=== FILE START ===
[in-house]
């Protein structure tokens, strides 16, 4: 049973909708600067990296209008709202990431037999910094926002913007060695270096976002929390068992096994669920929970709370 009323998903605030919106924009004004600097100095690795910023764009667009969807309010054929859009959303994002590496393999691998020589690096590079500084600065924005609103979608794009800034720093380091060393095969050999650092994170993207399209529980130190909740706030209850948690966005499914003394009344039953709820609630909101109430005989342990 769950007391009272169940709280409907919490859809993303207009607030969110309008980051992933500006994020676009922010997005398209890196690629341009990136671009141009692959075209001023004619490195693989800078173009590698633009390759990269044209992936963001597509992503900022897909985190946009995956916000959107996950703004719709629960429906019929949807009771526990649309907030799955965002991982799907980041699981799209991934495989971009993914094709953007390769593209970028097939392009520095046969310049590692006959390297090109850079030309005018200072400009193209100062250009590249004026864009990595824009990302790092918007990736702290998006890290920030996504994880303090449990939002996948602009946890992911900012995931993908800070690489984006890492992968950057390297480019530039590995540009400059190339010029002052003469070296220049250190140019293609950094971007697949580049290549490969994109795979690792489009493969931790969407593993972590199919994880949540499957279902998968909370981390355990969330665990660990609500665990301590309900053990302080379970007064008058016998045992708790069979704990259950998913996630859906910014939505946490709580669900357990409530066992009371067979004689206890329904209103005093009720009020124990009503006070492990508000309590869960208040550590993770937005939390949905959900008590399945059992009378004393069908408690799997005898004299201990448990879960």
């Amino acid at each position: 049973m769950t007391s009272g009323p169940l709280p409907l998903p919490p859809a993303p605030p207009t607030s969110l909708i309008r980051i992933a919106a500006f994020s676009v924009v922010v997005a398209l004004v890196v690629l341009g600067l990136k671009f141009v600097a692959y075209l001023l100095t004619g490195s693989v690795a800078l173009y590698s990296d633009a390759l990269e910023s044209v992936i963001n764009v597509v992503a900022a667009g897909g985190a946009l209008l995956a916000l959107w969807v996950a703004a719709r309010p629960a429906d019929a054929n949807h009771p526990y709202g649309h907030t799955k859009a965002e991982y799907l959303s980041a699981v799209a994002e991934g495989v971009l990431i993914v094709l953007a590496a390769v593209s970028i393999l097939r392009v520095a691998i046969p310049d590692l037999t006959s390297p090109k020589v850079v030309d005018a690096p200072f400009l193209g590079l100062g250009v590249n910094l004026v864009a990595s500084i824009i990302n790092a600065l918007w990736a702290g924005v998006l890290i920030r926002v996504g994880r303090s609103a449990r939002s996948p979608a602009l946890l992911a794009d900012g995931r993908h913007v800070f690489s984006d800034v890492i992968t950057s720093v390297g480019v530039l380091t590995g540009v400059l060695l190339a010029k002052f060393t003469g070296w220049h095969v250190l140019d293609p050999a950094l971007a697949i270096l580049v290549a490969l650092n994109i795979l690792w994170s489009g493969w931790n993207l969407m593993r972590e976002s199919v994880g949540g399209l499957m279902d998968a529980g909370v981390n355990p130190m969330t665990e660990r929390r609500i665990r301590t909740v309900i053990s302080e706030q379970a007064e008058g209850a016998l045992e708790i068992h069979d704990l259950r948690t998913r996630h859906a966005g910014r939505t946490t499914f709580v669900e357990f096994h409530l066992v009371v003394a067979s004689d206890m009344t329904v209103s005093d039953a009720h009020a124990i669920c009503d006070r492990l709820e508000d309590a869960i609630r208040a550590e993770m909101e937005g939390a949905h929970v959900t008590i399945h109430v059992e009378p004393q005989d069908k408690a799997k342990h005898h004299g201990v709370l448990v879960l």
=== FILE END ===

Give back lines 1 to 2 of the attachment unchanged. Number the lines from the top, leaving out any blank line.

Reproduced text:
[in-house]
């Protein structure tokens, strides 16, 4: 049973909708600067990296209008709202990431037999910094926002913007060695270096976002929390068992096994669920929970709370 009323998903605030919106924009004004600097100095690795910023764009667009969807309010054929859009959303994002590496393999691998020589690096590079500084600065924005609103979608794009800034720093380091060393095969050999650092994170993207399209529980130190909740706030209850948690966005499914003394009344039953709820609630909101109430005989342990 769950007391009272169940709280409907919490859809993303207009607030969110309008980051992933500006994020676009922010997005398209890196690629341009990136671009141009692959075209001023004619490195693989800078173009590698633009390759990269044209992936963001597509992503900022897909985190946009995956916000959107996950703004719709629960429906019929949807009771526990649309907030799955965002991982799907980041699981799209991934495989971009993914094709953007390769593209970028097939392009520095046969310049590692006959390297090109850079030309005018200072400009193209100062250009590249004026864009990595824009990302790092918007990736702290998006890290920030996504994880303090449990939002996948602009946890992911900012995931993908800070690489984006890492992968950057390297480019530039590995540009400059190339010029002052003469070296220049250190140019293609950094971007697949580049290549490969994109795979690792489009493969931790969407593993972590199919994880949540499957279902998968909370981390355990969330665990660990609500665990301590309900053990302080379970007064008058016998045992708790069979704990259950998913996630859906910014939505946490709580669900357990409530066992009371067979004689206890329904209103005093009720009020124990009503006070492990508000309590869960208040550590993770937005939390949905959900008590399945059992009378004393069908408690799997005898004299201990448990879960």